I have read a fair amount compassion fatigue and I know it is not just about caregivers (although that has been my role since childhood), and I have some symptoms, withdrawing, wishing I didn’t have empathy, wishing sometimes that I could not care like the 60% of the population that are apaths.
I don’t have that ability to have apathy, or be an apath, without withdrawing from society completely. I hate apathy. It’s what causes so much harm in this world.
Apathy is about selfishness, weakness, lack of empathy, being ‘all about me’, not being willing to take a stand for honesty and truth, ignoring sin and harm caused, minimizing other people’s suffering, enabling suffering – all the things I hate in this world, because I see the greater effects it has for millions of people suffering.
I have always known there are far more apathetic people like this. I have seen them all my life, and I need a break from society and all these people.
Most people I know and have met are apathetic. They delude themselves, to believe they have some level of empathy, but they don’t. When you scratch the surface of their shallow character, I can see they have no empathy at all. No emotional intelligence and mostly the ‘good’ they do is actually self serving to make themselves feel better, not for others at all and I can spot this a mile off. And this to me is lying, deceiving people, and I can see that too.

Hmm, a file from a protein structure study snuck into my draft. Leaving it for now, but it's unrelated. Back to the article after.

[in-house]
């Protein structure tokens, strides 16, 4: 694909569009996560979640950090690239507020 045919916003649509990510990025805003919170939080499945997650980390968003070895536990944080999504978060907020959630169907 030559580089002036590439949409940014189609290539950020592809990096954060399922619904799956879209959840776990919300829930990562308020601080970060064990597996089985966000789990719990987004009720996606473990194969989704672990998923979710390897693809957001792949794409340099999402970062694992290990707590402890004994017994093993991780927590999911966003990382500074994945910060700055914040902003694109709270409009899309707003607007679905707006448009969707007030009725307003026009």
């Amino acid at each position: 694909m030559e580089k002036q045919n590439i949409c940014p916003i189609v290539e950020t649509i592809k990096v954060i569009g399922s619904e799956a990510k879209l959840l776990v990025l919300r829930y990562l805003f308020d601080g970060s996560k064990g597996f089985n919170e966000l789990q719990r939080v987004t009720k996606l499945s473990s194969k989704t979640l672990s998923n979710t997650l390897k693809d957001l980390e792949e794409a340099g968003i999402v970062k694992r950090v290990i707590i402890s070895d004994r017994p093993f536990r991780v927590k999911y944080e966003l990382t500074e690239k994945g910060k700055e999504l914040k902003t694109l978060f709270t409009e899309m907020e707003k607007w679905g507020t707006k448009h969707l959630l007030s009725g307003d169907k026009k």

And this distresses me. Because people in the world are suffering, and most people who are not suffering, don’t give a shit. they just complain and whinge about their minor life issues, like having a cold, or not sleeping well one night. Pathetic. They clearly ignore all the ‘real’ suffering in this world.
‘Apathy is the world greatest weapon of mass destruction’. A quote I agree with completely.
This following is an exert from Oxford Neuroscientists…
Empathic Distress Fatigue Rather Than Compassion Fatigue? Integrating Findings from Empathy Research in Psychology and Social Neuroscience
In this chapter, we discuss the role of empathy as the main precursor for prosocial behavior, taking perspectives that span from social and developmental psychology to social neuroscience.
We begin by introducing compassion fatigue in caregivers as a form of pathological altruism. We move on to introduce such relevant concepts as empathy, compassion, empathic concern, and distress; we then review relevant empirical findings from social and developmental psychology and social neuroscience.
Finally, we propose a new integrative model that suggests that the term compassion fatigue should be replaced by the term empathic distress fatigue to more accurately account for symptoms of withdrawal and burnout.
We conclude by outlining potential ways to circumvent the downside of too much empathy.